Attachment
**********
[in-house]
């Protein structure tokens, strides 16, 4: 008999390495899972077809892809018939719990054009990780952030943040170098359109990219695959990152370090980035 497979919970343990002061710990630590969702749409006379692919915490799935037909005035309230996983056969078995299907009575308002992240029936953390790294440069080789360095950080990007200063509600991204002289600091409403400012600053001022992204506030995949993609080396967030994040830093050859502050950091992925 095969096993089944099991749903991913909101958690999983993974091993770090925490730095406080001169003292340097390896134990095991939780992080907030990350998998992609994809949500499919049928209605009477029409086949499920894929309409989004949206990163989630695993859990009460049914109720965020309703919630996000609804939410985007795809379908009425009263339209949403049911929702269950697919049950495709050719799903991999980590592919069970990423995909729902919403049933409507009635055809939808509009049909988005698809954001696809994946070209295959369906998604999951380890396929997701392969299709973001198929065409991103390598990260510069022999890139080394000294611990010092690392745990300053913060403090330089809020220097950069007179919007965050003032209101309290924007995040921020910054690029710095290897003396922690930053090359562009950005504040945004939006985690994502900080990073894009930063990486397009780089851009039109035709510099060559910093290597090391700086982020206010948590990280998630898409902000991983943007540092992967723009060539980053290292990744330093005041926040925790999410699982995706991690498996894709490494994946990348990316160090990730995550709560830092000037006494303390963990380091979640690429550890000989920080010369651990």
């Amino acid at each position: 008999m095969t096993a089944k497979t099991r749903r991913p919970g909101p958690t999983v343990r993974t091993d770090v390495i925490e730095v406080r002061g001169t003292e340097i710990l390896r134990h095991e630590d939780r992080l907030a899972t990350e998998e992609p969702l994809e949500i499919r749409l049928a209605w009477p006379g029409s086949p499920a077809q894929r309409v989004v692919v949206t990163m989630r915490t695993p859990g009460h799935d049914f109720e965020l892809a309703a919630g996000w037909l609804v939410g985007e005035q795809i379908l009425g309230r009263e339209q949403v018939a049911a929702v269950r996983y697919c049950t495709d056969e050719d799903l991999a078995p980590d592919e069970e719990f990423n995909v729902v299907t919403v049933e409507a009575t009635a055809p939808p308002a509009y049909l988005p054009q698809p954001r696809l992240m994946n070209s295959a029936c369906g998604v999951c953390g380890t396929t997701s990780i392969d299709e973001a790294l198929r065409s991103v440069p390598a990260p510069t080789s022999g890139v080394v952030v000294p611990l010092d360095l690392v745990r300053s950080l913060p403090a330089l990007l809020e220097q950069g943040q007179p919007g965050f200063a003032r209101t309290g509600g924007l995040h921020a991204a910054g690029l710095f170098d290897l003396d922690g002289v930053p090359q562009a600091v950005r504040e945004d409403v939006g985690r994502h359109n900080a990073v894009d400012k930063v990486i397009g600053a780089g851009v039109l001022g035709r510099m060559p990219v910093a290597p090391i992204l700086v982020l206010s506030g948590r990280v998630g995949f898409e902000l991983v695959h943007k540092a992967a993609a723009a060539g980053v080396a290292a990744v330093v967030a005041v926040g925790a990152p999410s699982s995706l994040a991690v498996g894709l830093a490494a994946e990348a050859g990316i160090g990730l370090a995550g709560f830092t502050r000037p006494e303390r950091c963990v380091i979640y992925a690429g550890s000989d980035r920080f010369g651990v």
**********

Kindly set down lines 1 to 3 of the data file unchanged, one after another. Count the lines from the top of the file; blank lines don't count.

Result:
[in-house]
């Protein structure tokens, strides 16, 4: 008999390495899972077809892809018939719990054009990780952030943040170098359109990219695959990152370090980035 497979919970343990002061710990630590969702749409006379692919915490799935037909005035309230996983056969078995299907009575308002992240029936953390790294440069080789360095950080990007200063509600991204002289600091409403400012600053001022992204506030995949993609080396967030994040830093050859502050950091992925 095969096993089944099991749903991913909101958690999983993974091993770090925490730095406080001169003292340097390896134990095991939780992080907030990350998998992609994809949500499919049928209605009477029409086949499920894929309409989004949206990163989630695993859990009460049914109720965020309703919630996000609804939410985007795809379908009425009263339209949403049911929702269950697919049950495709050719799903991999980590592919069970990423995909729902919403049933409507009635055809939808509009049909988005698809954001696809994946070209295959369906998604999951380890396929997701392969299709973001198929065409991103390598990260510069022999890139080394000294611990010092690392745990300053913060403090330089809020220097950069007179919007965050003032209101309290924007995040921020910054690029710095290897003396922690930053090359562009950005504040945004939006985690994502900080990073894009930063990486397009780089851009039109035709510099060559910093290597090391700086982020206010948590990280998630898409902000991983943007540092992967723009060539980053290292990744330093005041926040925790999410699982995706991690498996894709490494994946990348990316160090990730995550709560830092000037006494303390963990380091979640690429550890000989920080010369651990």
């Amino acid at each position: 008999m095969t096993a089944k497979t099991r749903r991913p919970g909101p958690t999983v343990r993974t091993d770090v390495i925490e730095v406080r002061g001169t003292e340097i710990l390896r134990h095991e630590d939780r992080l907030a899972t990350e998998e992609p969702l994809e949500i499919r749409l049928a209605w009477p006379g029409s086949p499920a077809q894929r309409v989004v692919v949206t990163m989630r915490t695993p859990g009460h799935d049914f109720e965020l892809a309703a919630g996000w037909l609804v939410g985007e005035q795809i379908l009425g309230r009263e339209q949403v018939a049911a929702v269950r996983y697919c049950t495709d056969e050719d799903l991999a078995p980590d592919e069970e719990f990423n995909v729902v299907t919403v049933e409507a009575t009635a055809p939808p308002a509009y049909l988005p054009q698809p954001r696809l992240m994946n070209s295959a029936c369906g998604v999951c953390g380890t396929t997701s990780i392969d299709e973001a790294l198929r065409s991103v440069p390598a990260p510069t080789s022999g890139v080394v952030v000294p611990l010092d360095l690392v745990r300053s950080l913060p403090a330089l990007l809020e220097q950069g943040q007179p919007g965050f200063a003032r209101t309290g509600g924007l995040h921020a991204a910054g690029l710095f170098d290897l003396d922690g002289v930053p090359q562009a600091v950005r504040e945004d409403v939006g985690r994502h359109n900080a990073v894009d400012k930063v990486i397009g600053a780089g851009v039109l001022g035709r510099m060559p990219v910093a290597p090391i992204l700086v982020l206010s506030g948590r990280v998630g995949f898409e902000l991983v695959h943007k540092a992967a993609a723009a060539g980053v080396a290292a990744v330093v967030a005041v926040g925790a990152p999410s699982s995706l994040a991690v498996g894709l830093a490494a994946e990348a050859g990316i160090g990730l370090a995550g709560f830092t502050r000037p006494e303390r950091c963990v380091i979640y992925a690429g550890s000989d980035r920080f010369g651990v």